Age of Excess
During the 1980s, the popular notion of the American dream shifted once again: While the traditional notion of success included little more than a family, a home, and a secure means of supporting both, toward the end of the twentieth century the American dream of prosperity became increasingly associated with wealth, fame, and power. Thomas Wolfe captures the timbre of the time in his novel The Bonfire of the Vanities (1987), which tells the tale of a wealthy New York bond trader named Sherman McCoy whose mistress runs over a black man while driving McCoy's car. The incident brings out the worst in many of the characters, who each see it as a way to achieve their own personal ends at the expense of others. Wolfe's novel is a clear condemnation of the shallowness and materialism of the 1980s.
The Dream versus Reality
The final decade of the twentieth century saw the publication of two works that emphasize the distance between the accepted notions of the American dream and the reality of American society. In Generation X: Tales for an Accelerated Culture (1991) by Douglas Coupland, the three main characters, dismayed at their bleak futures in mainstream society, "opt out" and live a simple existence outside the normal bounds of American culture. The narrator says of Tobias, an age-peer who opts to pursue the American dream of prosperity,
I realize that I see in him something that I might have become, something that all of us can become in the absence of vigilance. Something bland and smug that trades on its mask, filled with such rage and such contempt for humanity, such need that the only food left for such a creature is their own flesh.
Coupland's characters are apathetic about the traditional American dream, which they feel is simply no longer attainable. Others of the same generation reacted to the same sense of disenfranchisement with rage. In Twilight: Los Angeles 1992 (1994), playwright Anna Deveare Smith offers a piece constructed from the actual words of Los Angeles residents who experienced the effects of the 1991 Rodney King assault, the 1992 trial, and subsequent citywide riots firsthand. Smith suggests that the riots are more than a failure of the American dream, however. They represent an opportunity to open a dialogue about issues of race, justice, and social class that have been ignored because they do not fit comfortably into the mainstream American identity.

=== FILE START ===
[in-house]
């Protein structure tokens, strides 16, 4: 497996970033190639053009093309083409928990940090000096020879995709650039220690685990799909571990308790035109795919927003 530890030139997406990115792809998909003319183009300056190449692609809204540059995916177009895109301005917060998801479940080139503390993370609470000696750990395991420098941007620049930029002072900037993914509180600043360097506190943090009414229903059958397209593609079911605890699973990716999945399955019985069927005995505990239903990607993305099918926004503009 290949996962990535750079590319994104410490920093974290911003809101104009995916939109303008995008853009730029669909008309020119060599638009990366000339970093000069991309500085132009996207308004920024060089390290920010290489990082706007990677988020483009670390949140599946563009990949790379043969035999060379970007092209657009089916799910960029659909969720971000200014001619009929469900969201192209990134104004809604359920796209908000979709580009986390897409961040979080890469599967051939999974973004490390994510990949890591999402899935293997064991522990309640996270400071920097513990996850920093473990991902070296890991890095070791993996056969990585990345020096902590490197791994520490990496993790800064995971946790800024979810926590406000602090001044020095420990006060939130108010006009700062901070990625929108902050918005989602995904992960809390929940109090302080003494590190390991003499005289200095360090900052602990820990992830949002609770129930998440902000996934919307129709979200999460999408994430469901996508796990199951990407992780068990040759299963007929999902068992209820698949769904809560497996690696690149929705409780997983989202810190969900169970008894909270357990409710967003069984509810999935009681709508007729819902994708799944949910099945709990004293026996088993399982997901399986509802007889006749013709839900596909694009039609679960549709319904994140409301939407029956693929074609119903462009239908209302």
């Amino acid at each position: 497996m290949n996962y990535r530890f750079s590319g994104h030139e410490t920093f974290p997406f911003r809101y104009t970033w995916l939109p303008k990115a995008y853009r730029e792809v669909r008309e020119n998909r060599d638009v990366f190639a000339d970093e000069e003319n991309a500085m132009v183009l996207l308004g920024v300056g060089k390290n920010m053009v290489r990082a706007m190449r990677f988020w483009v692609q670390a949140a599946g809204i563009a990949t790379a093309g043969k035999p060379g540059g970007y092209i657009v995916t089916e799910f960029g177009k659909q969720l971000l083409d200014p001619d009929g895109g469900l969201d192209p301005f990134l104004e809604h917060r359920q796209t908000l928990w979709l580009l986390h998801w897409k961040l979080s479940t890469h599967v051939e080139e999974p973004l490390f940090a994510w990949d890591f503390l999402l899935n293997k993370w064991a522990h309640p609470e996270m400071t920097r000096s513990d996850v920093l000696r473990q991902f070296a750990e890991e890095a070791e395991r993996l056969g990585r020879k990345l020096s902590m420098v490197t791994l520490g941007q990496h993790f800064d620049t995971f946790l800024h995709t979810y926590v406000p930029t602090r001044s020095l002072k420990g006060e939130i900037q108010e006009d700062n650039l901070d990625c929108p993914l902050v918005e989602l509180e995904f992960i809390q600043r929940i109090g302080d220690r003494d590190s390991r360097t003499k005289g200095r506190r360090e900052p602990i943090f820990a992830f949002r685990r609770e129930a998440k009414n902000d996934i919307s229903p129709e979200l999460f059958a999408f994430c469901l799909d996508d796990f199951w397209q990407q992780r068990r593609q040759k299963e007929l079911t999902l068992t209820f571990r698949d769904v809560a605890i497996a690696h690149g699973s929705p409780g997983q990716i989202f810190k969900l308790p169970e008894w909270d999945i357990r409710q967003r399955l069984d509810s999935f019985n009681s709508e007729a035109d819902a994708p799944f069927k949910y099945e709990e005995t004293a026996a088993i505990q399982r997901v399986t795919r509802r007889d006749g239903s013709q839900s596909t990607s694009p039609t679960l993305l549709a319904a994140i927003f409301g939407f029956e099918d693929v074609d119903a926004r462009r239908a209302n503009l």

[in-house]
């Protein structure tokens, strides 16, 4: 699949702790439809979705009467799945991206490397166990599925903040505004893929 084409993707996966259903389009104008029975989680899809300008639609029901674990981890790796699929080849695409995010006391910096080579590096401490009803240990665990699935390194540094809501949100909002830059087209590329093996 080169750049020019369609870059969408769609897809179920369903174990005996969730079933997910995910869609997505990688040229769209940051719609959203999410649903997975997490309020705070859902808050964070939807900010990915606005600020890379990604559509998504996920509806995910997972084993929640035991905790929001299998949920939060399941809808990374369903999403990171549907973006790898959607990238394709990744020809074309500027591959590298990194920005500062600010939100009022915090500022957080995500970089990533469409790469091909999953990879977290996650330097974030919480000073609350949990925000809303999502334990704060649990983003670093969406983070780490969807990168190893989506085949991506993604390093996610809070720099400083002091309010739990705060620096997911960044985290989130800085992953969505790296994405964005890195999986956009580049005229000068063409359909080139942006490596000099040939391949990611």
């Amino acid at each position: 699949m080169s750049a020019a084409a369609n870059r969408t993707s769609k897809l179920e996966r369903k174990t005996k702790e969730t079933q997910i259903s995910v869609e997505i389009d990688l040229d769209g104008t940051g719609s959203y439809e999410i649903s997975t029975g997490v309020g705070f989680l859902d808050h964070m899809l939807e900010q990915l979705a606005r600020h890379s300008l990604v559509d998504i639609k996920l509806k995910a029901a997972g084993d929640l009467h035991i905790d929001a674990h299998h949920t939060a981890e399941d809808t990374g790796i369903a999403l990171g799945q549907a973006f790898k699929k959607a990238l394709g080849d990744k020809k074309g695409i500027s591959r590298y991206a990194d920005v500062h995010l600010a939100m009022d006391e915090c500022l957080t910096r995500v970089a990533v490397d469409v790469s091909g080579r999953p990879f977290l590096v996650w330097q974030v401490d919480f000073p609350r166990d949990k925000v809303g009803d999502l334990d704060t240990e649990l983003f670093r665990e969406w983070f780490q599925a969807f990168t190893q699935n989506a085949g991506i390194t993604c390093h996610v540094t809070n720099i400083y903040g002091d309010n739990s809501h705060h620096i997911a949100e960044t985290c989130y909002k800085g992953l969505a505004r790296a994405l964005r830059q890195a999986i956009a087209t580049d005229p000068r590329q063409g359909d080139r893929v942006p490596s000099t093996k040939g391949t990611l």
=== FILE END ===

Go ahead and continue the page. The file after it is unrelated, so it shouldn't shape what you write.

From 1900 to 2000, the notion of the American dream assumed more forms, affected more dreamers, and encountered more backlash than ever before. In the twentieth century, Americans dreamed of the same things as their forebears—things such as freedom, wealth, and meaning. It is hard to say whether twentieth-century Americans were any more or less successful achieving their wishes than the generations that came before them. The undercurrent of disappointment explored in these few titles should not be taken to mean that the American dream has been rejected. Whether their dreams led to joy or heartbreak, the fact that writers return to the theme again and again with new aspects to explore and new perspectives to present tells readers that Americans continue dreaming the dream.
Coupland, Douglas, Generation X: Tales for an Accelerated Culture, St. Martin's Press, 1991, p. 81.
Fitzgerald, F. Scott, This Side of Paradise, Scribner's Sons, 1920; reprint, Signet Classics, 1996, p. 33.
Frost, Robert, "The Gift Outright," in The Poetry of Robert Frost: The Collected Poems, Complete and Unabridged, edited by Edward Connery Lathem, Henry Holt, 1969, p. 348.
Ginsberg, Allen, "Howl," in Howl and Other Poems, City Lights Publishers, 1956; reprint, in Collected Poems 1947–1980, Harper & Row, 1984, p. 126.
Masters, Edgar Lee, Spoon River Anthology, Macmillan, 1915; reprint, Signet Classics, 1992, pp. 32, 48, 159.
O'Brien, Tim, The Things They Carried, Broadway, 1998, p. 158.
Salinger, J. D., The Catcher in the Rye, Little, Brown, 1951; reprint, Bantam, 1981, p. 187.
Vonnegut, Kurt, Slaughterhouse-Five, Delacorte Press, 1969; reprint, Laurel, 1991, p. 19.